Diversity in Computing: Saba Gul on One-Size-Fails-All Tech
The Barnard CSC is excited about our fourth Diversity in Computing Speaker, Saba Gul, technologist and entrepreneur.
Missed this talk? Watch it here on our Youtube Channel!
One-Size-Fails-All: Building Socially Scalable Tech
Product development at tech startups often abides by the doctrine that technology is neutral with respect to geography and culture because all users are the same. When digital platforms neglect to build teams with diverse social experiences and multi-disciplinary training that can inform product impact and anticipate risks, they can cause profound harm in the world. The effects of these harms are disproportionately borne by the most vulnerable users.
In this talk, Saba Gul draws from her wide-ranging work around the globe as a Pakistani, female technologist to explore the concept of ‘social scalability’—building products that carry an awareness of the social systems they will become a part of, and that can respond to society-level needs, not only user-level ones. Using her own experience building products and startups as case studies, she discusses technology and business solutions to mitigate the harm perpetuated by tech platforms and their growth-at-all-costs approach—from features and algorithms, to product design, incentive structures and startup culture. She asks the question: How can technology startups create economic and societal value without wreaking havoc on users, public infrastructure, and economies?
Saba Gul is a technologist and entrepreneur who has built digital products and startups across geographies, including the US, Europe, South Asia, and East Africa. Previously, she was the Founder & CEO of Popinjay, an e-commerce startup with a supply chain spanning Pakistan, Vietnam and China. She has been part of two teams that built the engineering core for billion-dollar companies, and helped launch companies in diverse sectors such as health, ecommerce, mobility and logistics. In 2019, she led the design and development of a first-of-its-kind, AI-driven platform for the Gates Foundation to reduce South Asian infant mortality. Saba was also a graduate researcher in the Genesis group at MIT’s Computer Science and Artificial Intelligence Lab, where she built computational models of how humans tell, perceive, and understand stories. She is a World Economic Forum Global Shaper, a US State Department Generation Change Fellow, and speaks frequently on entrepreneurship and gender at forums like the UN, World Bank, Harvard Business School, and TEDx events. Saba was raised in Pakistan, and holds Bachelor of Science and Master of Engineering degrees from MIT.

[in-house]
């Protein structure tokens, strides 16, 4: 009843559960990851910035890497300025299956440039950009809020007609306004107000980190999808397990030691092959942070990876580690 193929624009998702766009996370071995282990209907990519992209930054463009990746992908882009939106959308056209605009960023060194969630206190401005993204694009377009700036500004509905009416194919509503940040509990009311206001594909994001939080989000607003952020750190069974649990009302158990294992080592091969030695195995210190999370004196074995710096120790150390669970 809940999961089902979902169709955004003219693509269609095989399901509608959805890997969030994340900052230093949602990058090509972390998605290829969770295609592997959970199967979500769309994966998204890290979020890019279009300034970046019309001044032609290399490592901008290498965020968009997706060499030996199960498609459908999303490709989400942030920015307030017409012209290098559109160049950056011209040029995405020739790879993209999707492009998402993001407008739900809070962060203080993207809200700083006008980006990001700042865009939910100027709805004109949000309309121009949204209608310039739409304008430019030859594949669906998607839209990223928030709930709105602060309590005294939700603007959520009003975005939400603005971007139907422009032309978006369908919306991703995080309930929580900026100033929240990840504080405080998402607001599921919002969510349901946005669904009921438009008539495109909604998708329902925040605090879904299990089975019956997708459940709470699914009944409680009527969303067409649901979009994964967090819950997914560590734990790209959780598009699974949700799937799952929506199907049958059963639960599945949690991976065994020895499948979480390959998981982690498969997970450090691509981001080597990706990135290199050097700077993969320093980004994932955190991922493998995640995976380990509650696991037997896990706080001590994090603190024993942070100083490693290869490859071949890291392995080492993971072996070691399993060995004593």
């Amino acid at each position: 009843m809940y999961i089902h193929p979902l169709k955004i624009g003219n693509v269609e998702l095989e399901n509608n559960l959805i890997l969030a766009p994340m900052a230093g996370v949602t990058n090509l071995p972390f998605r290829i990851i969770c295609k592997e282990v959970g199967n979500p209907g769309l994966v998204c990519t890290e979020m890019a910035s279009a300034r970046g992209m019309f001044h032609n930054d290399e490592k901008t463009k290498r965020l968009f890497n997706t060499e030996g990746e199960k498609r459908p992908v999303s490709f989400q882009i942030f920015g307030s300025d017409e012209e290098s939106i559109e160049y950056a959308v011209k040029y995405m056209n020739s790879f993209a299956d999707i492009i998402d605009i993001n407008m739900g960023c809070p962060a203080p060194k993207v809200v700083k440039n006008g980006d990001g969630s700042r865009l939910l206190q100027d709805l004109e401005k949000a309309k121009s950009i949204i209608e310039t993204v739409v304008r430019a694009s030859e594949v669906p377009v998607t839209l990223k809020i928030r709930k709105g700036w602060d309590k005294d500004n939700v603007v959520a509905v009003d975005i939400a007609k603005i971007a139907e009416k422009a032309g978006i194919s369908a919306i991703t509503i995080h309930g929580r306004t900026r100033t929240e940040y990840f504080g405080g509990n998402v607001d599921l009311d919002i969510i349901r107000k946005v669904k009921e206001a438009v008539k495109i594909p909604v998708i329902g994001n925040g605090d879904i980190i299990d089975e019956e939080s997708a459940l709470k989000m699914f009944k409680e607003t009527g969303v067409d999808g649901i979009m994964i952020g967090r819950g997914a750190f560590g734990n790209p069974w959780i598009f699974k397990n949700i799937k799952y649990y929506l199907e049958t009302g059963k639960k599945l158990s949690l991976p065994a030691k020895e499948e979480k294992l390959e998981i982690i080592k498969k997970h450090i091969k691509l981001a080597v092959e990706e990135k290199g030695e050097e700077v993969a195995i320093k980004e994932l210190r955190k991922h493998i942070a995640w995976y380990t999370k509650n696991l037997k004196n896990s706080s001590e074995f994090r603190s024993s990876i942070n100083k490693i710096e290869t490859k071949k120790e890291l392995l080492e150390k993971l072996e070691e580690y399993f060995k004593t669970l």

As part of the Year of Science @ Barnard College, the Vagelos Computational Science Center (CSC) is excited to announce our first Diversity in Computing Speaker Series. This series will run for the 2021–2022 academic year and will feature talks from scholars and practitioners in computational fields who explore what DEI (diversity, equity, and inclusion) looks like in STEM.
There is an urgent need to more fully consider the ethical and social implications of computing and its applications: for example, in designing addictive social media platforms or in using AI for facial or name recognition, which can lead to housing discrimination, racial biases in job hiring, or restrictions on personal freedoms through public and private surveillance.
To better understand how to counter these biases, this series rethinks STEM disciplines from the inside out. We invite one leader in a STEM field every month to speak about the work they are doing to diversify and broaden inclusion in their fields by either sharing their research, their experiences and initiatives in industry or academia, or their thoughts on how power structures within computing disciplines should be transformed to create more equitable systems.
For more information about the Barnard CSC, go to https://www.csc.barnard.edu or follow us on Instagram and Twitter (@barnard_csc), and Facebook.
This talk will take place online. A Zoom link will be sent to registrants shortly before the event.